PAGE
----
Since there was not a legal reason to have her involuntarily committed, after she spent the night there, she talked to some other patients in the facility and figured out that she did not HAVE to stay there. When she told the lady at the desk that she would be signing herself out, they called her family and told them (I am thinking so they would stop her since it is a town of 1,500 people and everyone knows everyone) Her family is pretty influential in that town, so the nurse probably knew the parents and wanted to inform them. Since she is an adult and was not voluntarily there, wouldn't there be some liability on the hospitals part by calling the parents (revealing personal/medical information)?
Since she would not have been there in the first place without the false imprisonment and being lied to that the police would take her, she would still be able to obtain health insurance. Since, through their actions, she can no longer obtain health insurance, how would they not be responsible? I understand if she had voluntarily went with them, but the fact that they took her across state lines, under false pretenses, took her phone, purse, money, etc and she did not have a car, physically restrained her and then told her that if she did not do what they said, they would have the police come get her, how would they not be responsible for the loss of job/income, and the monetary compensation for any and all future medical bills since she can't get insurance?? Am I missing something??? Very confused - not your fault, I just don't understand.
Isn't false imprisonment a criminal offense as well as a tort? (I have only had business law in college, so bear with me. : ) The fact that she had health insurance and nothing changed except that her family did that to her and then they denied her renewal and actually sent back the check, might have been 2 checks come to think of it. My ex-wife is now using that against me to want to go back to court to get full custody (even thought I pay her 2,205 in child support and 2,000 in alimony. She told me that my fiance's family sent her documentation of her inpatient treatment.
How would you go about proving damages for false imprisonment? She did lose her job and now everyone judges her because her family told everyone that she has been in "inpatient treatment" and supposedly sent the documentation to my ex-wife and she has told everyone as well. When she met with the counselor, the counselor said "what are you doing in here?" She said that he family - yada yada yada - and the counselor told her she should tell her family to f-off.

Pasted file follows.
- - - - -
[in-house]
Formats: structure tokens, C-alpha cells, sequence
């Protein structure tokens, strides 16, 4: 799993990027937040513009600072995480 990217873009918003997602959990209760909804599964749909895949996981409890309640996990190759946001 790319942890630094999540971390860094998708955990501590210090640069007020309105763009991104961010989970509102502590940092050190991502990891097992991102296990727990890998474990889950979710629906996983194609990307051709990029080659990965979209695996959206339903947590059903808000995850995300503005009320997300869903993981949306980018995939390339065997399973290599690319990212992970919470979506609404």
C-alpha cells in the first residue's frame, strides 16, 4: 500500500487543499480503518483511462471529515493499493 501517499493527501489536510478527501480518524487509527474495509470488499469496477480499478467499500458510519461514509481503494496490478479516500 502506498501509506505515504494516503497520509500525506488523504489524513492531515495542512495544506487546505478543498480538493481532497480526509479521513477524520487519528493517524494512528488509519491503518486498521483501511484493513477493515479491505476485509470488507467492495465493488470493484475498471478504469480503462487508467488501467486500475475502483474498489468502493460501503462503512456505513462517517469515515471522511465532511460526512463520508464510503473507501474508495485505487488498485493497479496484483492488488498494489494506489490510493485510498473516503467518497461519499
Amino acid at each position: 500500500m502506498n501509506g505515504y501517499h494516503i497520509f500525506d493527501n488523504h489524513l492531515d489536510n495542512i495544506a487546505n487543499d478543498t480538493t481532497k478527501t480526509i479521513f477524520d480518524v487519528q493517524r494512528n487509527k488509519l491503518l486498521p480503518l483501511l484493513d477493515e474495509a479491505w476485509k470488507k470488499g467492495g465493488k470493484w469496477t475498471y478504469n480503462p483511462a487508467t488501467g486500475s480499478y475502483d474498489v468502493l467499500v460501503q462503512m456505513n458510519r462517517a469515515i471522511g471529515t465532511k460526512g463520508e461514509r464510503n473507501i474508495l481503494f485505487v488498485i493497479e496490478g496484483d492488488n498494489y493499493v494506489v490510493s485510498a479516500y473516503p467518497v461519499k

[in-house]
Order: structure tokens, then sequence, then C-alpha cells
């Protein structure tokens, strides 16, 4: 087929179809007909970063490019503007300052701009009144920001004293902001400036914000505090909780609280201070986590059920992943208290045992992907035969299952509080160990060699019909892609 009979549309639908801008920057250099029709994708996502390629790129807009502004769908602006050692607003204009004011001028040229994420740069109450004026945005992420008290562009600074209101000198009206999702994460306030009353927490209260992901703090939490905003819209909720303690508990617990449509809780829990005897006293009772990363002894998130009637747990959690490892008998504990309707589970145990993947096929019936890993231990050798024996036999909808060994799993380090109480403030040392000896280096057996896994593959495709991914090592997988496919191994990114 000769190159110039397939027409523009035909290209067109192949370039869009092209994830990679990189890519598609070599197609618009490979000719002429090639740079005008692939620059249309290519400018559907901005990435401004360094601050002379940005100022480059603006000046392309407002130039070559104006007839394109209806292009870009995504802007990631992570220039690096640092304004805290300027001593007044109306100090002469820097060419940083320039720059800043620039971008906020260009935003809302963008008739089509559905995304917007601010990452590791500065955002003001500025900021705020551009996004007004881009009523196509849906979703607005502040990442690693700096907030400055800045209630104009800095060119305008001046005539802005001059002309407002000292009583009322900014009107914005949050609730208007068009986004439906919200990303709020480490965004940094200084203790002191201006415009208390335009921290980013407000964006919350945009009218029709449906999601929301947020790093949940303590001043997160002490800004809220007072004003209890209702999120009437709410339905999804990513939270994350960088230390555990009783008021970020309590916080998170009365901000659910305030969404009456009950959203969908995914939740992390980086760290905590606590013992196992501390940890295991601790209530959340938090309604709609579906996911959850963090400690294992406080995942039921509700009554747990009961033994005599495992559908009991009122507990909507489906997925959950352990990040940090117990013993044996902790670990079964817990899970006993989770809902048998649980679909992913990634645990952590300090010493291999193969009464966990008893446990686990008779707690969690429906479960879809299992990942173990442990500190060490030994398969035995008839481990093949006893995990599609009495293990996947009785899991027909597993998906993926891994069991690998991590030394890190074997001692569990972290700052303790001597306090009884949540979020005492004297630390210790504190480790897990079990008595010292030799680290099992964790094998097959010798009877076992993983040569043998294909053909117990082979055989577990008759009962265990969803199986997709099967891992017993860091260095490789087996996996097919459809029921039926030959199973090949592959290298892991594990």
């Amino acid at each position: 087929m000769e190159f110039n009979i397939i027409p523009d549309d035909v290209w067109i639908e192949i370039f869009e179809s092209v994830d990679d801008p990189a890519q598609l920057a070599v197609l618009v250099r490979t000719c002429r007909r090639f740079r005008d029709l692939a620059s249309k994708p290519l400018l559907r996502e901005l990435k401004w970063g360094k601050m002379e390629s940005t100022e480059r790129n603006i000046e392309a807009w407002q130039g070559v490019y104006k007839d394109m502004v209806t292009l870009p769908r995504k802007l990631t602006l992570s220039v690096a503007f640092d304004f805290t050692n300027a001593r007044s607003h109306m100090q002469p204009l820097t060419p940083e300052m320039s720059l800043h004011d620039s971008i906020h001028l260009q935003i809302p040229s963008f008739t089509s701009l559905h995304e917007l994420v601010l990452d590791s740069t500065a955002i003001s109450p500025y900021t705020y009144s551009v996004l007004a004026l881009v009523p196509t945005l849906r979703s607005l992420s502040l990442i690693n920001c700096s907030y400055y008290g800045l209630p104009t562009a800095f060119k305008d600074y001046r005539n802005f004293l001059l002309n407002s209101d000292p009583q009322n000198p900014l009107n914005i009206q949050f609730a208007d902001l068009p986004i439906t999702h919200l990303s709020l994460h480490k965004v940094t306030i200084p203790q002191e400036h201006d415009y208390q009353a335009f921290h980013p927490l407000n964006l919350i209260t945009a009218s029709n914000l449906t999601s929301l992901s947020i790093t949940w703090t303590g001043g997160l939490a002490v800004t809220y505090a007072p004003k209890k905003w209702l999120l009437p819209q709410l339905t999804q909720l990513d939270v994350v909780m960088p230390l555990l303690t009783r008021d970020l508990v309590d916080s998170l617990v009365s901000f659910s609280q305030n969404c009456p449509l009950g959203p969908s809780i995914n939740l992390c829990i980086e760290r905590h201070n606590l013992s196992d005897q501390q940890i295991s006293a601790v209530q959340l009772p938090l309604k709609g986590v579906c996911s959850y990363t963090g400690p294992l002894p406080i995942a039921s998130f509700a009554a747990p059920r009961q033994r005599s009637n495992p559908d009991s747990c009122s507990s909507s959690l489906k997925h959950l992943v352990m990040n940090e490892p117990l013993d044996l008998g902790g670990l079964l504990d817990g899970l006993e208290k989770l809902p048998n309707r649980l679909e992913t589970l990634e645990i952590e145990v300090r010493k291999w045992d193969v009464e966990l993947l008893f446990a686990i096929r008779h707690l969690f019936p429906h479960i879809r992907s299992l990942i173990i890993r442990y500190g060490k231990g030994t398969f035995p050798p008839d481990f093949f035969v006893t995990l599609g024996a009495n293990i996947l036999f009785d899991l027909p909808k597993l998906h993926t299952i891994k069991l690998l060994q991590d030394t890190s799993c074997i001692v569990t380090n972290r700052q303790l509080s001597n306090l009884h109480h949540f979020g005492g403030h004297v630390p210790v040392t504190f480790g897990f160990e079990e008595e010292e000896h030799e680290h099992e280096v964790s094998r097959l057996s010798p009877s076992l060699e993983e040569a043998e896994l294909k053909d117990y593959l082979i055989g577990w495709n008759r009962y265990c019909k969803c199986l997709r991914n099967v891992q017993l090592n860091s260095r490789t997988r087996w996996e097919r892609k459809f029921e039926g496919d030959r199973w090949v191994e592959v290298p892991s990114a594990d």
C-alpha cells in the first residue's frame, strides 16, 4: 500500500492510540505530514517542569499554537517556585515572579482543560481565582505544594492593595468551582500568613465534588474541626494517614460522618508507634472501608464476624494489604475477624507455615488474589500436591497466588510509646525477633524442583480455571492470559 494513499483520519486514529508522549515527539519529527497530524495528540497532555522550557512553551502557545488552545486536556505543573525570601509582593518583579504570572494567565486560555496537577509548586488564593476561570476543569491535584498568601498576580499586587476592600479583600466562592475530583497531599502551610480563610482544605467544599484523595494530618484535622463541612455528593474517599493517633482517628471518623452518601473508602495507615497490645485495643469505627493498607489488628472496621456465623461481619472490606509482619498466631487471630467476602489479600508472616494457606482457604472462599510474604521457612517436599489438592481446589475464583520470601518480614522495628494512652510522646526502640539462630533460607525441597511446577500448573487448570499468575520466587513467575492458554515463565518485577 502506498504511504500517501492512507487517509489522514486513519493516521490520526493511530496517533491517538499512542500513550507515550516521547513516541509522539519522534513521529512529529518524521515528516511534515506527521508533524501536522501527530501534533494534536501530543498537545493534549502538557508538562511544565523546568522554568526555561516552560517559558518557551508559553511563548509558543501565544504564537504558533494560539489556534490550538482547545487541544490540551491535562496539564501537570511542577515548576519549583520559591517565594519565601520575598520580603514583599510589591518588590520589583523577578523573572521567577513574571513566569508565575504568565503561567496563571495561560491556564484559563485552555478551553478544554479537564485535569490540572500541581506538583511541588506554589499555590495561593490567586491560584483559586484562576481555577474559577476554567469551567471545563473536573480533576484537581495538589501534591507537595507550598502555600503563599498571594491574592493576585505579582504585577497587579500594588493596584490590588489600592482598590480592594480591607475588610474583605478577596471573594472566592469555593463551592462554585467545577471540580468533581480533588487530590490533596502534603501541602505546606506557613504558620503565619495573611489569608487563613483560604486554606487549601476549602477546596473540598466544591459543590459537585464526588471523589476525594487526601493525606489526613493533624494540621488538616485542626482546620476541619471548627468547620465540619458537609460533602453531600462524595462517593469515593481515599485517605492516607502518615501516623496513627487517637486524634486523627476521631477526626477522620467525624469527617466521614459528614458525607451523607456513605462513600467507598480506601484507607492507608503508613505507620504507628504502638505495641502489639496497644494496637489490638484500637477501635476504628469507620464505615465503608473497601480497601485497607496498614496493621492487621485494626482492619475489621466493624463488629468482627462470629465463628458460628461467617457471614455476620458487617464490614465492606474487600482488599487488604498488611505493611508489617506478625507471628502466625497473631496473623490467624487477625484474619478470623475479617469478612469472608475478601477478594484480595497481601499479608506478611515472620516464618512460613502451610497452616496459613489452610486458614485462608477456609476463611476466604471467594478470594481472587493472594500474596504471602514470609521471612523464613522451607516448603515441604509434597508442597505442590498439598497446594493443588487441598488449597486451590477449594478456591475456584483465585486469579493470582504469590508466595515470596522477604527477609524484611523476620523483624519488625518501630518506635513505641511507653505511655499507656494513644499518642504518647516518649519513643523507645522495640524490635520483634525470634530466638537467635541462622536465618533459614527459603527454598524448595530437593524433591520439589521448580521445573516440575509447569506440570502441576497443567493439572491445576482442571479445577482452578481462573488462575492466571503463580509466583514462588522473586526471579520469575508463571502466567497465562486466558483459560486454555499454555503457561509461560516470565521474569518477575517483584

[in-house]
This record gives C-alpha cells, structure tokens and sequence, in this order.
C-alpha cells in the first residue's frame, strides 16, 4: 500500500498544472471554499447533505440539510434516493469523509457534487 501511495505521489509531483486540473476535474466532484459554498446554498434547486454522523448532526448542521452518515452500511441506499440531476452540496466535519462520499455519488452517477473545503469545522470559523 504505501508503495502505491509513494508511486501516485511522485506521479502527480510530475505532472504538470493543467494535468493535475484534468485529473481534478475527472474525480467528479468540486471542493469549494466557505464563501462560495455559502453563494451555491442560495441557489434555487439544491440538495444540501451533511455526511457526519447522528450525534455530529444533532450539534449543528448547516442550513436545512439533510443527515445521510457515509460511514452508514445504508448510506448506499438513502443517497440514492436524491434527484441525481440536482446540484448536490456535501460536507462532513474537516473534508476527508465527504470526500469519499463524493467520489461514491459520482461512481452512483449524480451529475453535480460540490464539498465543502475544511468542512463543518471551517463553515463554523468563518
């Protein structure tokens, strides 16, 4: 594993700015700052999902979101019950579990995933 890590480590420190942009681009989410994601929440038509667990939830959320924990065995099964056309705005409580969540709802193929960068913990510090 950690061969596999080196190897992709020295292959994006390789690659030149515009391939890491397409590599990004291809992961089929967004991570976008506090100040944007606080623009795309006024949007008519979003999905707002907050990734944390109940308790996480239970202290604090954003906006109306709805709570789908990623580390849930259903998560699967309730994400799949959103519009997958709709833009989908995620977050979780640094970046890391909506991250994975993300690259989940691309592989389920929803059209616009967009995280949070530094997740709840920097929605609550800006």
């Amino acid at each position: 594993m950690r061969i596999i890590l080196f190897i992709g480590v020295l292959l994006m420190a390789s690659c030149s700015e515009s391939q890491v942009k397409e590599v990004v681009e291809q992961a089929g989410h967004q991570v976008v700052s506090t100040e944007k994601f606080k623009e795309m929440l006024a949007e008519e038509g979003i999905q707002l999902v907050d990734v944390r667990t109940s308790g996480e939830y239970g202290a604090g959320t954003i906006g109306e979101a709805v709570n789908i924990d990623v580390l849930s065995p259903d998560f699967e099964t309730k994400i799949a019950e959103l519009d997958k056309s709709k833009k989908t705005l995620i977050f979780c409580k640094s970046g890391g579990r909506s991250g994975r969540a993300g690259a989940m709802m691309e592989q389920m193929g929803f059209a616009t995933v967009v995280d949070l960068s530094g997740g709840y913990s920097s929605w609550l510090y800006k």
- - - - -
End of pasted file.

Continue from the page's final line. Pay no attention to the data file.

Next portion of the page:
Sorry for the rambling, just want to make sure you understand the complete story.
She is sleeping, so can't ask her the question right now, but even if she did give consent for the hospital to release her info to her family (only reason she would do that is that she couldn't have possibly paid any of those bills) is it legal for her family to turn around and send the paperwork to my ex-wife?
Are you really a lawyer? False imprisonment is absolutely a criminal offense. Ther is first degree and second degree. I talked to my lawyer buddy in Chicago and he laughed at me when I repeated what you said, that false imprisonment is only a civil offense? I felt pretty darned silly.
For that reason, I am not going to "Accept Answer" because I don't know how much other misinformation you gave. Seems like you are working on too many questions at the same time and forget what you are doing.
DISCLAIMER: Answers from Experts on JustAnswer are not substitutes for the advice of an attorney. JustAnswer is a public forum and questions and responses are not private or confidential or protected by the attorney-client privilege. The Expert above is not your attorney, and the response above is not legal advice. You should not read this response to propose specific action or address specific circumstances, but only to give you a sense of general principles of law that might affect the situation you describe. Application of these general principles to particular circumstances must be done by a lawyer who has spoken with you in confidence, learned all relevant information, and explored various options. Before acting on these general principles, you should hire a lawyer licensed to practice law in the jurisdiction to which your question pertains.
The responses above are from individual Experts, not JustAnswer. The site and services are provided “as is”. To view the verified credential of an Expert, click on the “Verified” symbol in the Expert’s profile. This site is not for emergency questions which should be directed immediately by telephone or in-person to qualified professionals. Please carefully read the Terms of Service (last updated February 8, 2012).